Benign prostatic hyperplasia or BPH is a noncancerous enlargement of the prostate gland and it is the most common cause of benign cancer in men. As the prostate enlarges, the gland obstructing the flow of urine through the urethra leading to incomplete emptying of the bladder and urinary retention. The bladder wall can also get thicker and weakened leading to incontinence. BPH is much more common in older men, in such that 50% of men between the age of 51 and 60 years and up to 90% of men above 80 years have evidence of BPH.
Typical symptoms of BPH are known as lower urinary tract symptoms or LUTS includes increase frequency of urination, frequent awakening at night to urinate (nocturia), strong desire to urinate (urgency) and sometimes with leakage, hesitancy (delay between trying to urinate and the flow actually beginning) with the need to strain, weak flow of urine stream with interruptions and dribbling at the end of the urination. Sometimes these symptoms may be accompanied by pain over the lower abdomen, burning sensation and blood in the urine.
BPH is a progressive disease and if left untreated can cause urinary retention with risk of urinary tract infection and pressure backflow to the kidney leading to swelling of the kidney and urinary tract and in severe cases kidney failure.
Diagnosis of BPH can be made based on history of LUTS and rectal examination of enlarged smooth prostate. If the prostate gland feels assymetrical with rough bumpy surface, prostate cancer need to be excluded. Several investigations such as urinalysis, PSA level, kidney function test, screening for diabetes and ultrasound of the prostate, ureter, bladder and kidney are also performed.
Treatment of BPH aim to provide symptoms relief and prevent complications. This can be divided into lifestyle modification, medical therapy and surgical intervention.
Lifestyle modification includes decreasing fluid intake at night, cutting down consumption of caffeinated drinks such as coffee and tea as well as alcohol. Patient is also encourage to do regular physical activity and pelvic floor exercises, weight loss if overweight or obese, avoid constipation by consuming more fibers, fruits and vegetable. Patient also encourage to practice 'double voiding' by urinating as much as possible, relaxing for a few moments, and then urinating again. Try to relax as much as possible before urinating again and not to strain or push to try to empthy the bladder.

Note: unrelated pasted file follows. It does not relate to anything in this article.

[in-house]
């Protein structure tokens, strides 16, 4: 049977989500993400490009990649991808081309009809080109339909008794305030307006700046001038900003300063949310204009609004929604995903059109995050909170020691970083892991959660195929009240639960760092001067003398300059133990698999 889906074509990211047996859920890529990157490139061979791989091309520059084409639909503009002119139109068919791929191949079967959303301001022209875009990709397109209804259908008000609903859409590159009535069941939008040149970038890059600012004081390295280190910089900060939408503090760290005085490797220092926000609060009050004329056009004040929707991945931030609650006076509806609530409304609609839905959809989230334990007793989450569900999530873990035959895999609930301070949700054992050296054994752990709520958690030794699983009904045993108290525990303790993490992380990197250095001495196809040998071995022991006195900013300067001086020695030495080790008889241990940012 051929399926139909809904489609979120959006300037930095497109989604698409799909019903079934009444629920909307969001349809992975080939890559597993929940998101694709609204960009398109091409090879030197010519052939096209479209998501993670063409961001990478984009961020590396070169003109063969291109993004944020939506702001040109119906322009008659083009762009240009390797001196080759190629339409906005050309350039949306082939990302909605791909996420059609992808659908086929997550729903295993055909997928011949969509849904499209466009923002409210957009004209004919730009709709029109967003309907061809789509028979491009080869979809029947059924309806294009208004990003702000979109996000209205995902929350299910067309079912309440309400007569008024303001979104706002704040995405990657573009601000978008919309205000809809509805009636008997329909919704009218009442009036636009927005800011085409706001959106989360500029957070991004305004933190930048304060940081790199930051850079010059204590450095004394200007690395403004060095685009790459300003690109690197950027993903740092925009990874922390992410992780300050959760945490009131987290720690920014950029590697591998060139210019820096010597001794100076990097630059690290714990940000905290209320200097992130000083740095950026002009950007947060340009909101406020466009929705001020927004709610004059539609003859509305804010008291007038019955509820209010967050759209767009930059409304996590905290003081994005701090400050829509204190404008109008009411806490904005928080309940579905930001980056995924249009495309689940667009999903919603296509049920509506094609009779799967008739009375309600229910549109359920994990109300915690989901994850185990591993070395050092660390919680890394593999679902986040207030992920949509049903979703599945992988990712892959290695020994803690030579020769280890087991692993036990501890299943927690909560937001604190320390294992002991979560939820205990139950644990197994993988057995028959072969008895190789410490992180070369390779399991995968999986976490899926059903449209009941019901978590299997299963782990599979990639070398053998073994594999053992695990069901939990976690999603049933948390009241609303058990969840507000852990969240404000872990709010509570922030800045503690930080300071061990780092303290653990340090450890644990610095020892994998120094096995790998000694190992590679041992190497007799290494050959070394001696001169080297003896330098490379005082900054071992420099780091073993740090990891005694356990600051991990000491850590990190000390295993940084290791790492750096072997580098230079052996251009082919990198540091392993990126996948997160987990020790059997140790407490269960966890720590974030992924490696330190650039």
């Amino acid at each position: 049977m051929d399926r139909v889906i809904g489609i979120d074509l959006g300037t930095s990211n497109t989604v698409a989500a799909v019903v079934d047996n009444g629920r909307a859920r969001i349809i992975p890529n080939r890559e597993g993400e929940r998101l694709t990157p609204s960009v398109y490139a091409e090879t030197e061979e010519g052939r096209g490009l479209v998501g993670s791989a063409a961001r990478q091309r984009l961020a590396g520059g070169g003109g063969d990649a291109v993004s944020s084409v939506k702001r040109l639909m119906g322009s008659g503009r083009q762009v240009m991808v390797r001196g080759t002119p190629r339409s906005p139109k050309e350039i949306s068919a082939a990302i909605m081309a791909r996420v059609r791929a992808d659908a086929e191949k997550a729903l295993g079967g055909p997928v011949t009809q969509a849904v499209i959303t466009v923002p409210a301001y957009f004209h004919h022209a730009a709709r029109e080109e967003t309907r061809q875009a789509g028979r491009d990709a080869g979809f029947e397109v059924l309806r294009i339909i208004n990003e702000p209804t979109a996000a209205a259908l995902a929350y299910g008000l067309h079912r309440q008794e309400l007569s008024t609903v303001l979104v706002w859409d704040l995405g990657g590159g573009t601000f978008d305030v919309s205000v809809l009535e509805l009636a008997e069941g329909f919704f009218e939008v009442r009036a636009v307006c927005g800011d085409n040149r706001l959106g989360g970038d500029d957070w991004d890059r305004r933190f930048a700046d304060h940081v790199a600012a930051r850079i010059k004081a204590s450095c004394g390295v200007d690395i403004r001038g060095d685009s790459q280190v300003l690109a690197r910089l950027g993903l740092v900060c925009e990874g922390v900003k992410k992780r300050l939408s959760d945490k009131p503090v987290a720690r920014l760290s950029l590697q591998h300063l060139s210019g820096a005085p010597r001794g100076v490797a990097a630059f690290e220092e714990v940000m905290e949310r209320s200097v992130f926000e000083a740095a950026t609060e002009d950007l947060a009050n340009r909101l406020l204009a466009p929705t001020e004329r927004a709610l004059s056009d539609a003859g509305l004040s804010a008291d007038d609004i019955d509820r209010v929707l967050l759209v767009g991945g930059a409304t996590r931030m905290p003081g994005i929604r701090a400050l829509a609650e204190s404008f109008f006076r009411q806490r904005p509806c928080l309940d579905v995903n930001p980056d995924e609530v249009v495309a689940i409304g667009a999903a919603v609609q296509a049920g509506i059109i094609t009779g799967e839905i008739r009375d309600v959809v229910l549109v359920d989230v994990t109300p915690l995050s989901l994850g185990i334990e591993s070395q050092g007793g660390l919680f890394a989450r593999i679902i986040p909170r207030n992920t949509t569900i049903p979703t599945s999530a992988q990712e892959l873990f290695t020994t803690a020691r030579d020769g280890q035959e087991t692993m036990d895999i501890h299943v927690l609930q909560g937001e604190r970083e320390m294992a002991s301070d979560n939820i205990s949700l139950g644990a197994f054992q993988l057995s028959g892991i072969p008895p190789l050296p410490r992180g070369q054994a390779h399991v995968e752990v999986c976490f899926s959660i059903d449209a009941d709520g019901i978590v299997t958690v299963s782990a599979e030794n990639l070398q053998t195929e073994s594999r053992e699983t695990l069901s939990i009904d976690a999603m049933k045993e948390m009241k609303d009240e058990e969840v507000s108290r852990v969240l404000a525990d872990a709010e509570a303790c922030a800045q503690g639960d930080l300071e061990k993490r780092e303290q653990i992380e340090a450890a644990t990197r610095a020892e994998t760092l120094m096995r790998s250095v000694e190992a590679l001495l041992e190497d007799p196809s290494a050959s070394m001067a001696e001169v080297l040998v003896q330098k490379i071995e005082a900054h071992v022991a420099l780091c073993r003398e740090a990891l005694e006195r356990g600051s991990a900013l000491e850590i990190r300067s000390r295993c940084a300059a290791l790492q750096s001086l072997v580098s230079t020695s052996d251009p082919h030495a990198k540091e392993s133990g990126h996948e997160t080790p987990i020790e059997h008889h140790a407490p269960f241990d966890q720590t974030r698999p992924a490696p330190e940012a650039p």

For medical therapy, two types of medication often prescribed, alpha blockers and 5-alpha reductase inhibitors. Alpha blockers such as Alfuzosin and Doxazosin are the most common first line initial treatment. It help to relax the smooth muscle in the prostate and neck of the bladder, thus decreasing bloackage of urine. Side-effects including dizziness when standing up (orthostatic hypotension), headache, palpitation, nasal congestion, retrograde ejaculation and erectile dysfunction.
5 alpha-reductase inhibitor such as Finasteride and Dutasteride work by inhibiting production of dihydrotesterone (DHT), a hormone responsible for enlarging the prostate gland. It is often used in combination with Alpha blockers. Side-effects include low libido, problems with ejaculation or erectile dysfunction. Other medication being used for treatment of BPH includes PDE5-inhibitor especially in combination with 5 alpha-reductase inhibitor or anti-cholinergic medication (such as Tolterodine) to help with overactive bladder
If no improvement with medical therapy, surgery can be consider. Transurethral resection of the prostate (TURP) is the gold standard for managing BPH. However, there are several risk from the surgery such as retrograde ejaculation, erectile dysfunction, urinary incontinence and stricture (scar) formation.
If you suffer from BPH or any urinary disorders, talk to our doctor for consultation and treatment suitable for your symptoms.